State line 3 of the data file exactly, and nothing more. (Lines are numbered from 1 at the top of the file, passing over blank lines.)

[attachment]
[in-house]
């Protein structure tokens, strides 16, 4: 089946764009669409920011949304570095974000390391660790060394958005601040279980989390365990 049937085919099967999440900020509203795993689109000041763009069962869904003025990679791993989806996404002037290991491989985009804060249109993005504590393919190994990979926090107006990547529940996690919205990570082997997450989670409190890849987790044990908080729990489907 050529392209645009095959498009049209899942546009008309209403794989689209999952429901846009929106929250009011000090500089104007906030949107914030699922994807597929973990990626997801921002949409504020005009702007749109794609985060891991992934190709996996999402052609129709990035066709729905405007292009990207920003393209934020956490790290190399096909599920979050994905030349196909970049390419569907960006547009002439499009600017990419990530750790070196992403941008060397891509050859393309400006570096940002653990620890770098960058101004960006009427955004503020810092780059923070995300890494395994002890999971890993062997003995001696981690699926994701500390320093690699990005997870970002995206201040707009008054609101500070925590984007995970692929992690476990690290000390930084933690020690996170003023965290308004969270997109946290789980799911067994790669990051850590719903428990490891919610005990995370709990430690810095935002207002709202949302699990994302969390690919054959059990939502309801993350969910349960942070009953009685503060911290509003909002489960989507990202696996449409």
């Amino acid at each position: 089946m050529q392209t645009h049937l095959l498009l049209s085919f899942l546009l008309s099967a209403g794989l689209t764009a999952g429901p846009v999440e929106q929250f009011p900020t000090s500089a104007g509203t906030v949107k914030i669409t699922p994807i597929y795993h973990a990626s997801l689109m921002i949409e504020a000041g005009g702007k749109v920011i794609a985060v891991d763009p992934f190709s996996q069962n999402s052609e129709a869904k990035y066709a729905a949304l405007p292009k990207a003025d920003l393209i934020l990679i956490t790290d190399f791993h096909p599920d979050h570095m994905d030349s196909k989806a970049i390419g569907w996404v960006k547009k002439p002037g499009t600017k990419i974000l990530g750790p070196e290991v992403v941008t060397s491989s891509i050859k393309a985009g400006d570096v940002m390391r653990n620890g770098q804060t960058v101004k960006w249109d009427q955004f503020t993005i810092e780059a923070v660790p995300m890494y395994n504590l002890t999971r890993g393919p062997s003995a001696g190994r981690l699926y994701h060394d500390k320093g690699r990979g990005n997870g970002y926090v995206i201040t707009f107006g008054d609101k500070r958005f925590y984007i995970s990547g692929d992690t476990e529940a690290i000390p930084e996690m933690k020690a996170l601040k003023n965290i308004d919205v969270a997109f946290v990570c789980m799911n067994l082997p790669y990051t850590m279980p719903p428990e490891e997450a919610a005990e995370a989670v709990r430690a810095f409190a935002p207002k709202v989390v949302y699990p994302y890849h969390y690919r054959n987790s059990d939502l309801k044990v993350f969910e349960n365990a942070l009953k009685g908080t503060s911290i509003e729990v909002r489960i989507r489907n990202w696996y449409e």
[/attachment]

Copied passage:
């Amino acid at each position: 089946m050529q392209t645009h049937l095959l498009l049209s085919f899942l546009l008309s099967a209403g794989l689209t764009a999952g429901p846009v999440e929106q929250f009011p900020t000090s500089a104007g509203t906030v949107k914030i669409t699922p994807i597929y795993h973990a990626s997801l689109m921002i949409e504020a000041g005009g702007k749109v920011i794609a985060v891991d763009p992934f190709s996996q069962n999402s052609e129709a869904k990035y066709a729905a949304l405007p292009k990207a003025d920003l393209i934020l990679i956490t790290d190399f791993h096909p599920d979050h570095m994905d030349s196909k989806a970049i390419g569907w996404v960006k547009k002439p002037g499009t600017k990419i974000l990530g750790p070196e290991v992403v941008t060397s491989s891509i050859k393309a985009g400006d570096v940002m390391r653990n620890g770098q804060t960058v101004k960006w249109d009427q955004f503020t993005i810092e780059a923070v660790p995300m890494y395994n504590l002890t999971r890993g393919p062997s003995a001696g190994r981690l699926y994701h060394d500390k320093g690699r990979g990005n997870g970002y926090v995206i201040t707009f107006g008054d609101k500070r958005f925590y984007i995970s990547g692929d992690t476990e529940a690290i000390p930084e996690m933690k020690a996170l601040k003023n965290i308004d919205v969270a997109f946290v990570c789980m799911n067994l082997p790669y990051t850590m279980p719903p428990e490891e997450a919610a005990e995370a989670v709990r430690a810095f409190a935002p207002k709202v989390v949302y699990p994302y890849h969390y690919r054959n987790s059990d939502l309801k044990v993350f969910e349960n365990a942070l009953k009685g908080t503060s911290i509003e729990v909002r489960i989507r489907n990202w696996y449409e």